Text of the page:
The higher resolution of these images is possible because of adjustments made to LRO's elliptical orbit. On August 10 a special pair of stationkeeping maneuvers were performed in place of the standard maneuvers, lowering LRO from its usual altitude of 50 kilometers (about 31 miles) to an altitude that dipped as low as 21 kilometers (nearly 13 miles) as it passed over the Moon's surface.
"The new low-altitude Narrow Angle Camera images sharpen our view of the Moon's surface," says Mark Robinson, the Principal Investigator for LROC and professor in the School of Earth and Space Exploration in ASU's College of Liberal Arts and Sciences. The LROC imaging system consists of two Narrow Angle Cameras (NACs) to provide high-resolution images, and a Wide Angle Camera (WAC) to provide 100-meter resolution images in seven color bands over a 57-km swath.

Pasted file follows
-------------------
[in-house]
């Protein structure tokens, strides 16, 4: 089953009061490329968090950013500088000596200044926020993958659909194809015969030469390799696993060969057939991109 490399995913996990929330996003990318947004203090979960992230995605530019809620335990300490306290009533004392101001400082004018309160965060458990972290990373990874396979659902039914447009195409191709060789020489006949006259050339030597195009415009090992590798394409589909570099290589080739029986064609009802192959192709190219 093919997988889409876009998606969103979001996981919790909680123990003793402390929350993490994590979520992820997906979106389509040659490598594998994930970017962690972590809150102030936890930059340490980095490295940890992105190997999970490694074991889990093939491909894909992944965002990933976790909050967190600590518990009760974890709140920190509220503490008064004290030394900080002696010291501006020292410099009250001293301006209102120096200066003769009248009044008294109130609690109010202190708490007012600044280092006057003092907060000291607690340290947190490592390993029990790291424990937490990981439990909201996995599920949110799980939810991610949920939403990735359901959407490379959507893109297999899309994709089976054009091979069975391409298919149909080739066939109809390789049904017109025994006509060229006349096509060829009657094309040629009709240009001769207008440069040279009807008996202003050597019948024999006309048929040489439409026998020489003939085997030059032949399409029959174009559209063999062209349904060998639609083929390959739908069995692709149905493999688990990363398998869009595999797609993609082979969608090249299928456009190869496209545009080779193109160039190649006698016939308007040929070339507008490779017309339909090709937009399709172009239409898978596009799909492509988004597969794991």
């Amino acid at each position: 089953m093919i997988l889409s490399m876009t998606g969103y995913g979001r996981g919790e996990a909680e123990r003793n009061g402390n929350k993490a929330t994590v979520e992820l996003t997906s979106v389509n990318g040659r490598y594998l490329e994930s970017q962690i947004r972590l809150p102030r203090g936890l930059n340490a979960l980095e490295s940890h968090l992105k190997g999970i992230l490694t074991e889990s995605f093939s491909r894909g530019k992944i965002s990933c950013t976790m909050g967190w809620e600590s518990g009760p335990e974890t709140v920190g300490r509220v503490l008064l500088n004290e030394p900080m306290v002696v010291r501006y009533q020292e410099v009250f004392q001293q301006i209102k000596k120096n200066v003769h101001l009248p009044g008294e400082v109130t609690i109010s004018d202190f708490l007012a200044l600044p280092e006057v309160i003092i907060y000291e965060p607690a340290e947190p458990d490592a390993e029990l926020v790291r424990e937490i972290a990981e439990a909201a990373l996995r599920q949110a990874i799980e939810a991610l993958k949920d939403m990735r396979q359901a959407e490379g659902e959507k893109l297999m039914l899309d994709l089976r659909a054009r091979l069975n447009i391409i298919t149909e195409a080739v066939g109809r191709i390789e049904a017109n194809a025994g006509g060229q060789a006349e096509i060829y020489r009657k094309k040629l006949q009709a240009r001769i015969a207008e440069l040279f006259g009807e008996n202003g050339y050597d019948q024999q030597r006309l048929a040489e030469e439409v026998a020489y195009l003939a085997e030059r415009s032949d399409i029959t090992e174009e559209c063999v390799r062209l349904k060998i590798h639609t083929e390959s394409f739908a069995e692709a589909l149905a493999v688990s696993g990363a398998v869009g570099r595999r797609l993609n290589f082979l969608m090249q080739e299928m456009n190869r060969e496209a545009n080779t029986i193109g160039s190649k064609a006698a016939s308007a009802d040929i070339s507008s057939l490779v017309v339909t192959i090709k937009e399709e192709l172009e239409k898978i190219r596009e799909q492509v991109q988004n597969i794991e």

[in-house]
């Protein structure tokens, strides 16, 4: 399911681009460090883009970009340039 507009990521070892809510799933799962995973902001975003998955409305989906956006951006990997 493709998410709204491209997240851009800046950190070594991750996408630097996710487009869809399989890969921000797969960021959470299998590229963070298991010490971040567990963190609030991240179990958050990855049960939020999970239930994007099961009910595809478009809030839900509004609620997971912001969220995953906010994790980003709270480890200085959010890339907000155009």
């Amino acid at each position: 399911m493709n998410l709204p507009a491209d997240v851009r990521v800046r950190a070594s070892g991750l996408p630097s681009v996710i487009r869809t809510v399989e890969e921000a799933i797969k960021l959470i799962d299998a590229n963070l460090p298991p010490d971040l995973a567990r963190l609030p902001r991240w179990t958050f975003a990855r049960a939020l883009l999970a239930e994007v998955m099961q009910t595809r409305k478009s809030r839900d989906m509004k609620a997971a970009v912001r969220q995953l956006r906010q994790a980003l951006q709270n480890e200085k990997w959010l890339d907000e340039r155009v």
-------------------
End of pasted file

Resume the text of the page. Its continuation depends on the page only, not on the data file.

"A great example is the sharpness of the rover tracks at the Apollo 17 site," Robinson says. "In previous images the rover tracks were visible, but now they are sharp parallel lines on the surface!"
The maneuvers were carefully designed so that the lowest altitudes occurred over some of the Apollo landing sites.
At the Apollo 17 site, the tracks laid down by the lunar rover are clearly visible, along with distinct trails left in the Moon's thin soil when the astronauts exited the lunar modules and explored on foot. In the Apollo 17 image, the foot trails—including the last path made on the Moon by humans—are more easily distinguished from the dual tracks left by the lunar rover, which remains parked east of the lander.